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Keystone Species

Beaver near Yellowstone Park
Yellowstone NPS/Neal Herbert
Beaver near Yellowstone Park

“We hold these truths to be self-evident, that all men are created equal.” That, of course, is a quote from the U.S. Constitution. However, all the species in a community are not equal — they can differ significantly in how they influence one another.

Back in the 1960s, Robert Paine, a zoologist at the University of Washington, was studying intertidal communities. The communities supported a variety of species, including starfish, which fed heavily on mussels. But when Paine removed the starfish from the communities, the mussels increased and crowded out its competitors, leading to big changes in the community. Diversity plummeted. The starfish, he discovered, were very important — even critical — to the survival of other species in the community. He compared the starfish in the community to the wedge-shaped block or keystone in a stone archway that held it all together. Thus, the term “keystone species” became part of the ecologist’s lexicon.

A keystone species can be loosely defined as a species that has a disproportionately large effect on a community. They are critical components. They hold things together. And their removal from a community can set off a series of events that change the community into something quite different. Although the term is often used rather loosely, it helps us better understand the importance of a species to the community. And identifying and protecting keystone species can help ecologists preserve and conserve communities.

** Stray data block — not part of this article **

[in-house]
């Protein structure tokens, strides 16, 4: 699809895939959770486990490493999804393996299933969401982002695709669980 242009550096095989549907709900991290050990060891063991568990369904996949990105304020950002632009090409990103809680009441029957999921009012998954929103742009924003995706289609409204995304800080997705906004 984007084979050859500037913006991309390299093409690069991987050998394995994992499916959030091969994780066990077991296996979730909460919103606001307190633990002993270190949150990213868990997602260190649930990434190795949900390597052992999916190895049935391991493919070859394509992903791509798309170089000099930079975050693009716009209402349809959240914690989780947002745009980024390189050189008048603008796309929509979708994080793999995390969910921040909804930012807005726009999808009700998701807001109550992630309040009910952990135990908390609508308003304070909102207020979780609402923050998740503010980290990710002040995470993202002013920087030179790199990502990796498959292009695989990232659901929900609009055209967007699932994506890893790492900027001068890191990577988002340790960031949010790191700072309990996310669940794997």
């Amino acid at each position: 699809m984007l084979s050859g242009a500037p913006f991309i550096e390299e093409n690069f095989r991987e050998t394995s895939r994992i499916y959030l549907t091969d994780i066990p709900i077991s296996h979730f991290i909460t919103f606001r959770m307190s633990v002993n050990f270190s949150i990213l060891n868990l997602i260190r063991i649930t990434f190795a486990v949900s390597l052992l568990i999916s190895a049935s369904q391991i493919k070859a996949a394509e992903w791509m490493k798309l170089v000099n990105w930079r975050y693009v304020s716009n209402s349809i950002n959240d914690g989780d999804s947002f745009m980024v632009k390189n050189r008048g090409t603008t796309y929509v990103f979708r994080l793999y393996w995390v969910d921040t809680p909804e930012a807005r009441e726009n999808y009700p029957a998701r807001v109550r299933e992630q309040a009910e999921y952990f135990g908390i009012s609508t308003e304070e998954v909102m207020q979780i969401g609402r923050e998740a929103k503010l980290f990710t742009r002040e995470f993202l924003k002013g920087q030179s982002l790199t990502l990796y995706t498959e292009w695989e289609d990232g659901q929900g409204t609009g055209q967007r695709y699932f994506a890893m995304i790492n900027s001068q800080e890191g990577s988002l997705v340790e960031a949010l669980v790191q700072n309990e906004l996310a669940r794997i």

Wolves in Yellowstone National Park are often cited as an example of a keystone species. Among other factors, the recent reintroduction of wolves in Yellowstone unexpectedly reduced browning by elk on willows and aspen, leading to an increase in willows along rivers and streams and enabling increased aspen growth.

Prairie dogs and beavers are also often cited as examples of keystone species. Beavers are described as “ecosystem engineers.” Their dams hold water on the land, creating wetlands and associated habitats that support a wide array of plant and animal life. Plus, their cutting of trees such as aspen can lead to aspen regeneration. As for prairie dogs, depending upon size and other factors, it has been estimated that a prairie dog town may support a diverse assemblage of well over 100 species, including eagles, horned larks, rattlesnakes, jackrabbits, badgers, northern grasshopper mice, burrowing owls, and black-footed ferrets.

Chuck Lura has a broad knowledge of "Natural North Dakota"and loves sharing that knowledge with others. Since 2005, Chuck has written a weekly column, “Naturalist at Large,” for the Lake Metigoshe Mirror, and his “The Naturalist” columns appear in several other weekly North Dakota newspapers.
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